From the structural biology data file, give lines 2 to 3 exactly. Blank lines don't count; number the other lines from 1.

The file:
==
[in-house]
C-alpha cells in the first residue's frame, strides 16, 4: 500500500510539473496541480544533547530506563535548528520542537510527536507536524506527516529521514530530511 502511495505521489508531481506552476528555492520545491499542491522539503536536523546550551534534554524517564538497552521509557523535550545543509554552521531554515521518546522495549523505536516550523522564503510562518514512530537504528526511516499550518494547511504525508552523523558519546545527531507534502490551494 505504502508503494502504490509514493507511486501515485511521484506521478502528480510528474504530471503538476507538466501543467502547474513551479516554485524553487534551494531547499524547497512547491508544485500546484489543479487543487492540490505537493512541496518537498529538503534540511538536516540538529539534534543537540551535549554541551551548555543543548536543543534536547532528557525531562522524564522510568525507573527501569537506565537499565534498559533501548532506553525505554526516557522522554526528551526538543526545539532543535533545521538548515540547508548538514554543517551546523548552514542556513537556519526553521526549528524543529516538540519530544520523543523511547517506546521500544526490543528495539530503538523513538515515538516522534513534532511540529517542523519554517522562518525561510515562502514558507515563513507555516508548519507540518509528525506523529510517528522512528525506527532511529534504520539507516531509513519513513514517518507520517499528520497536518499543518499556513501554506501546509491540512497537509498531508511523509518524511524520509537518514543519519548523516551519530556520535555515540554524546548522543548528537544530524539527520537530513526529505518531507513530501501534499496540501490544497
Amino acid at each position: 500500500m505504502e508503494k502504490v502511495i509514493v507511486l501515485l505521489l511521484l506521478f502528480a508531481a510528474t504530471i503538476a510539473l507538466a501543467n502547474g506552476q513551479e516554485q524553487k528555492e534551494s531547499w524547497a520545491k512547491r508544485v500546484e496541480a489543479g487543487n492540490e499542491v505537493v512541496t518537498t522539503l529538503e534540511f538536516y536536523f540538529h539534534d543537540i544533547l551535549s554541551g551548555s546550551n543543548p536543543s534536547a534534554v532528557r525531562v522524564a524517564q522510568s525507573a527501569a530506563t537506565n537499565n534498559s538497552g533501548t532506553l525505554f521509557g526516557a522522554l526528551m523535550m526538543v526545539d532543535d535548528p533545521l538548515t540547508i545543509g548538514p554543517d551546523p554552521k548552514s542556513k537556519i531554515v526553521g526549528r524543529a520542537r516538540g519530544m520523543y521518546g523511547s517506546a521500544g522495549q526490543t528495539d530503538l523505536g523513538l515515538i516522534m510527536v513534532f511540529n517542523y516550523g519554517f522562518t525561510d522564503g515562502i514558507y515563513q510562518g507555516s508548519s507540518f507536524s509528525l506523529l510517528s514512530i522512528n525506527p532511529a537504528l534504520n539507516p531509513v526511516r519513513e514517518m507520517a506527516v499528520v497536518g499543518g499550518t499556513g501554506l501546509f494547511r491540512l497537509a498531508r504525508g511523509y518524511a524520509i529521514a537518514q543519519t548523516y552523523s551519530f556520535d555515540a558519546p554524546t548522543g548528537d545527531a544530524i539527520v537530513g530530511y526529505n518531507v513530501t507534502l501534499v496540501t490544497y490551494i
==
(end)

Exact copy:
C-alpha cells in the first residue's frame, strides 16, 4: 500500500510539473496541480544533547530506563535548528520542537510527536507536524506527516529521514530530511 502511495505521489508531481506552476528555492520545491499542491522539503536536523546550551534534554524517564538497552521509557523535550545543509554552521531554515521518546522495549523505536516550523522564503510562518514512530537504528526511516499550518494547511504525508552523523558519546545527531507534502490551494 505504502508503494502504490509514493507511486501515485511521484506521478502528480510528474504530471503538476507538466501543467502547474513551479516554485524553487534551494531547499524547497512547491508544485500546484489543479487543487492540490505537493512541496518537498529538503534540511538536516540538529539534534543537540551535549554541551551548555543543548536543543534536547532528557525531562522524564522510568525507573527501569537506565537499565534498559533501548532506553525505554526516557522522554526528551526538543526545539532543535533545521538548515540547508548538514554543517551546523548552514542556513537556519526553521526549528524543529516538540519530544520523543523511547517506546521500544526490543528495539530503538523513538515515538516522534513534532511540529517542523519554517522562518525561510515562502514558507515563513507555516508548519507540518509528525506523529510517528522512528525506527532511529534504520539507516531509513519513513514517518507520517499528520497536518499543518499556513501554506501546509491540512497537509498531508511523509518524511524520509537518514543519519548523516551519530556520535555515540554524546548522543548528537544530524539527520537530513526529505518531507513530501501534499496540501490544497
Amino acid at each position: 500500500m505504502e508503494k502504490v502511495i509514493v507511486l501515485l505521489l511521484l506521478f502528480a508531481a510528474t504530471i503538476a510539473l507538466a501543467n502547474g506552476q513551479e516554485q524553487k528555492e534551494s531547499w524547497a520545491k512547491r508544485v500546484e496541480a489543479g487543487n492540490e499542491v505537493v512541496t518537498t522539503l529538503e534540511f538536516y536536523f540538529h539534534d543537540i544533547l551535549s554541551g551548555s546550551n543543548p536543543s534536547a534534554v532528557r525531562v522524564a524517564q522510568s525507573a527501569a530506563t537506565n537499565n534498559s538497552g533501548t532506553l525505554f521509557g526516557a522522554l526528551m523535550m526538543v526545539d532543535d535548528p533545521l538548515t540547508i545543509g548538514p554543517d551546523p554552521k548552514s542556513k537556519i531554515v526553521g526549528r524543529a520542537r516538540g519530544m520523543y521518546g523511547s517506546a521500544g522495549q526490543t528495539d530503538l523505536g523513538l515515538i516522534m510527536v513534532f511540529n517542523y516550523g519554517f522562518t525561510d522564503g515562502i514558507y515563513q510562518g507555516s508548519s507540518f507536524s509528525l506523529l510517528s514512530i522512528n525506527p532511529a537504528l534504520n539507516p531509513v526511516r519513513e514517518m507520517a506527516v499528520v497536518g499543518g499550518t499556513g501554506l501546509f494547511r491540512l497537509a498531508r504525508g511523509y518524511a524520509i529521514a537518514q543519519t548523516y552523523s551519530f556520535d555515540a558519546p554524546t548522543g548528537d545527531a544530524i539527520v537530513g530530511y526529505n518531507v513530501t507534502l501534499v496540501t490544497y490551494i